Pam Carmichael says it’s unlikely she’ll ever get vaccinated against COVID-19.
The Greenbush resident takes precautions such as avoiding large crowds, but she sees a significant distinction between being unvaccinated in a rural place like Greenbush and a metropolis like New York City.
“Out here, I don’t use a bus or a taxi or subway,” said Carmichael, 70. “It’s not close like the big cities.”
Eric Gustin hasn’t been vaccinated, either, but for a different reason. The 45-year-old owner of the Newport smoke shop Greenbear420, Gustin said he is uncomfortable with the Messenger RNA technology used in the Pfizer and Moderna vaccines. The mRNA technology teaches the body’s cells to make a protein that triggers an immune response against COVID-19.
While more than three-quarters of those who live in Bangor and bordering towns have received at least one dose of a COVID-19 vaccine, vaccination rates in the rural communities to Bangor’s north and west are generally substantially lower, according to Maine Center for Disease Control and Prevention ZIP code-level data.
Clockwise from left: A no mask needed sign hangs on the door of the Corinth Village Creamery; Pam Carmichael of Greenbush and Eric Gustin of Dexter have not been vaccinated for COVID-19. Credit: Linda Coan O’Kresik and David Marino Jr. / BDN
Given the wide availability, not getting vaccinated is now a matter of choice — with potentially enough people making that choice that it could allow the virus to continue to spread and keep Maine from achieving herd immunity.
In Greenbush, 45 percent of residents had received a vaccine dose as of June 14, giving it one of the lowest rates in Penobscot County. In Newport, it was 57 percent. In Dexter, where Gustin lives, 62 percent.
By contrast, 85 percent of those living in the Orrington, Hampden and Newburgh ZIP codes had received at least one vaccine dose. Brewer, Holden, Bangor, Glenburn, Veazie and Hermon weren’t far behind.
Over the past week, the Bangor Daily News visited some of the Penobscot County towns with the lowest vaccination rates, and a statistical analysis showed those communities’ support for former President Donald Trump was the strongest predictor of their low vaccination rates.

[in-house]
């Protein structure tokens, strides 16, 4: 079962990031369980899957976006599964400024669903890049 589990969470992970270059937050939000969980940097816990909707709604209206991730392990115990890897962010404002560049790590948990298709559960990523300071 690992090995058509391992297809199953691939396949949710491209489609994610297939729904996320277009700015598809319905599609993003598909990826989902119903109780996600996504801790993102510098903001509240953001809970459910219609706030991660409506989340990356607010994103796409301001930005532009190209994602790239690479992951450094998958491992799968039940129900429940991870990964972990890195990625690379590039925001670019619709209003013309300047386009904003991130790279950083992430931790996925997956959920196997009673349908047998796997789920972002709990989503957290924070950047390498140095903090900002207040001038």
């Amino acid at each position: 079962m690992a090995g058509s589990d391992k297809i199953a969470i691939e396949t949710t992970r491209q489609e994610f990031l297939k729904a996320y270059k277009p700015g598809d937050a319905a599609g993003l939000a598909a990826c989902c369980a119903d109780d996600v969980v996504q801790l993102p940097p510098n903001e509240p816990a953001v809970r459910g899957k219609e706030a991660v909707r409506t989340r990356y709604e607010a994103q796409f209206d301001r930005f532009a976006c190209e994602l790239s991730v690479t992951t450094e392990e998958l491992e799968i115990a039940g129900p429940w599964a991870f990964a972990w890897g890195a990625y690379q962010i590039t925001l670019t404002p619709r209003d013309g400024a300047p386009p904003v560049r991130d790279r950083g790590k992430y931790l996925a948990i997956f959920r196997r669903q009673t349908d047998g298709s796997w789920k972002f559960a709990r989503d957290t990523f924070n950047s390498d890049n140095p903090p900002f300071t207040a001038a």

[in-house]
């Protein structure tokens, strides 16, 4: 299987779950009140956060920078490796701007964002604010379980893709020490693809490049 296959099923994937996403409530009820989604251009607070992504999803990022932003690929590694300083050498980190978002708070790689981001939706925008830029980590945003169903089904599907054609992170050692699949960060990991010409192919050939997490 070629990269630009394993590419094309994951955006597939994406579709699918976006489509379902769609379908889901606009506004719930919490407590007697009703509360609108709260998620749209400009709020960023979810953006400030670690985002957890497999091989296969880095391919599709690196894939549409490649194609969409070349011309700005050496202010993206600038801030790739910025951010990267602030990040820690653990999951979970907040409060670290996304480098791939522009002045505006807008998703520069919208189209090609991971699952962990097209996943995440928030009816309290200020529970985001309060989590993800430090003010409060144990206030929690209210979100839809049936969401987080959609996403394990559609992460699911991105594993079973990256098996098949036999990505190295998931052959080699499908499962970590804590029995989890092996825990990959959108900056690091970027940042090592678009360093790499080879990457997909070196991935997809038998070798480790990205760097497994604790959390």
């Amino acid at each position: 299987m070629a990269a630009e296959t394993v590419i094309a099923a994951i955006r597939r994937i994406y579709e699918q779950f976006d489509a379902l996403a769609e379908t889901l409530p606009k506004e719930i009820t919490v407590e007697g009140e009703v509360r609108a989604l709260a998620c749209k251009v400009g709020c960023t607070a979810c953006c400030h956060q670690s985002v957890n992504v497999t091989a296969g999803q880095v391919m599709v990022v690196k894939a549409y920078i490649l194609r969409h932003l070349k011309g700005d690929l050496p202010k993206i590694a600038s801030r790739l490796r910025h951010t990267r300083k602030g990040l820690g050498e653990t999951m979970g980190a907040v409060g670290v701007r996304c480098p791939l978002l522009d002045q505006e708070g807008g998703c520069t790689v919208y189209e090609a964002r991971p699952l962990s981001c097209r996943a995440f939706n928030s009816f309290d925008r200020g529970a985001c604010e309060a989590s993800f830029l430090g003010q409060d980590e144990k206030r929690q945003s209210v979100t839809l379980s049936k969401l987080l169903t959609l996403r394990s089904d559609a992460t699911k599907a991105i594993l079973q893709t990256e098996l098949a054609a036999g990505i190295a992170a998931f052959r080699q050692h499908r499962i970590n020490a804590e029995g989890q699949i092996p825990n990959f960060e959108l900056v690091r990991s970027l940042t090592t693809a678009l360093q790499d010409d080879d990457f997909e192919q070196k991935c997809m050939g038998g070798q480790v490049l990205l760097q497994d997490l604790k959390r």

In interviews, some residents of towns with low vaccination rates voiced distrust in the science behind the vaccines or said they disliked vaccines in general. Some said they were not afraid of COVID-19 and were willing to accept the social consequences associated with not getting the shot. Many echoed discredited conspiracy theories. Some said they wanted to wait for more information or to see if those who were vaccinated experienced long-term side effects before getting the shot.
‘Just a little more research’
Amanda Gillis, 41, has no plans to get the shot.
The Detroit resident’s perspective reflects that of many who refuse to. She feels that the rollout was too fast, and she doesn’t feel comfortable doing something the federal government is asking her to do.
The COVID-19 vaccines from Pfizer and Moderna were created with a method that has been in development for years, and the companies conducted some of the steps on an overlapping schedule to gather data faster, according to Johns Hopkins Medicine.
Gillis didn’t rule out ever getting vaccinated. There is a possibility, she said, if a few years go by and people who get the shot show no side effects.
It hasn’t always been easy being unvaccinated, she admitted. Her loved ones have warned her to be careful going out in public. Yet she feels steadfast about her decision.
“All the power to them — that’s what they choose,” Gillis said. “I didn’t harass my family members or friends about getting it.”
Some people are more adamant about their opposition to the vaccine than others.
Josh Pinkham, 42, of Corinth, said he would be open to getting vaccinated but felt the rollout was too rapid. He said he was waiting for more information. He also disagreed with misinformation he had seen on Facebook about the health consequences for those who have been vaccinated.